Abstract: The RoboCup is an initiative to promote the development of robotics in a social relevant way. The competition consists of several leagues and it would be benecial if developments in one league could be reused in other leagues. This paper describes the development of a simulation model for a humanoid robot inside USARSim, which could be the basis of synergy between the Rescue Simulation, Soccer Simulation and @Home League. USARSim is an existing 3D simulator based on the Unreal Engine, which provides facilities for good quality rendering, physics simulation, networking, a highly versatile scripting language and a powerful visual editor. This simulator is now extended with the dynamics of a walking robot and validated for the humanoid robot Nao. On this basis many other robotic applications as benchmarked in the RoboCup initiative become possible.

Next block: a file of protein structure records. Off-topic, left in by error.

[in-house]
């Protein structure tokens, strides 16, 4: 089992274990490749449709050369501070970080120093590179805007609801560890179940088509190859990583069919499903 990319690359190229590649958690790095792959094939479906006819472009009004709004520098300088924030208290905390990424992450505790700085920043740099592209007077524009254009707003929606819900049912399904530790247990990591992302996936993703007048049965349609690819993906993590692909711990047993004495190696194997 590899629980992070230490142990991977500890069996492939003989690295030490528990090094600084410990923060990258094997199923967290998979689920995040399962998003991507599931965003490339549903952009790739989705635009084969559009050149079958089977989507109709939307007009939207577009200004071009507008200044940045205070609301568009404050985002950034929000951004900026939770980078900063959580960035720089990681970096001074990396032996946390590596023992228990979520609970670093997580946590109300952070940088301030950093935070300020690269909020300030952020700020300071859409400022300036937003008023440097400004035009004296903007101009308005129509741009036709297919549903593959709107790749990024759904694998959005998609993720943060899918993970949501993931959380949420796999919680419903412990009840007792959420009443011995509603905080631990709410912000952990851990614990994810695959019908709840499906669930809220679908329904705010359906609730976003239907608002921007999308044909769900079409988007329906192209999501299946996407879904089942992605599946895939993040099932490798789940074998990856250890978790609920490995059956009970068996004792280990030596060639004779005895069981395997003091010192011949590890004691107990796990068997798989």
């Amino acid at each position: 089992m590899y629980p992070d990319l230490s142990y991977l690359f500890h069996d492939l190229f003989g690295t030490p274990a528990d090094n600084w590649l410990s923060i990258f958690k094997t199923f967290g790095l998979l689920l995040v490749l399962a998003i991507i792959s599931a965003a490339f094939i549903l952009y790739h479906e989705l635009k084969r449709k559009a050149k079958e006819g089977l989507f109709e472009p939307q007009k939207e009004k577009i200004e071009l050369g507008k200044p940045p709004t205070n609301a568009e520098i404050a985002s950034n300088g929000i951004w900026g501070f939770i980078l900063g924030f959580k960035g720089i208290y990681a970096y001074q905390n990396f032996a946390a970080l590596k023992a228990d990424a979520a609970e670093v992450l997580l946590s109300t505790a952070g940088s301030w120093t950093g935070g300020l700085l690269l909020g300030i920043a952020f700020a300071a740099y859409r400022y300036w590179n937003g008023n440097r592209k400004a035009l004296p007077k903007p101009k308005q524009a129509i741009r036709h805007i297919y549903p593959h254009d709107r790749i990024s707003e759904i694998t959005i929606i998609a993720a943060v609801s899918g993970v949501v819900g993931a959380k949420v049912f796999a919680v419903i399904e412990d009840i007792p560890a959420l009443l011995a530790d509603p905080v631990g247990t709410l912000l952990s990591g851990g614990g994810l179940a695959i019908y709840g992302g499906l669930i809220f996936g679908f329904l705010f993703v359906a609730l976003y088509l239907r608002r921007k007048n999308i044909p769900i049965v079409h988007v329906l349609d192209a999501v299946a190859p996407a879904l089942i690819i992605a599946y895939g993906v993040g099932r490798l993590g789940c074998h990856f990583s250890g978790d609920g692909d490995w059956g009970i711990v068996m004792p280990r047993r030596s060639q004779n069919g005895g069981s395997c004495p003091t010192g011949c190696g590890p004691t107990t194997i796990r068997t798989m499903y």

Abstract: Free space detection based on visual clues is an
upcoming approach in robotics. Our working domain is the
Virtual Rescue League of the RoboCup. In this domain efficient
obstacle avoidance is crucial to find victims under challenging
conditions. In this study a machine-learning approach is applied
to distinguish the difference in visual appearance of obstacles
and free space. Omnidirectional camera images are transformed
to bird-eye view, which makes comparison with local occupancy
maps possible. Bird-eye view images are automatically labeled
using Laser Range information, allowing completely autonomous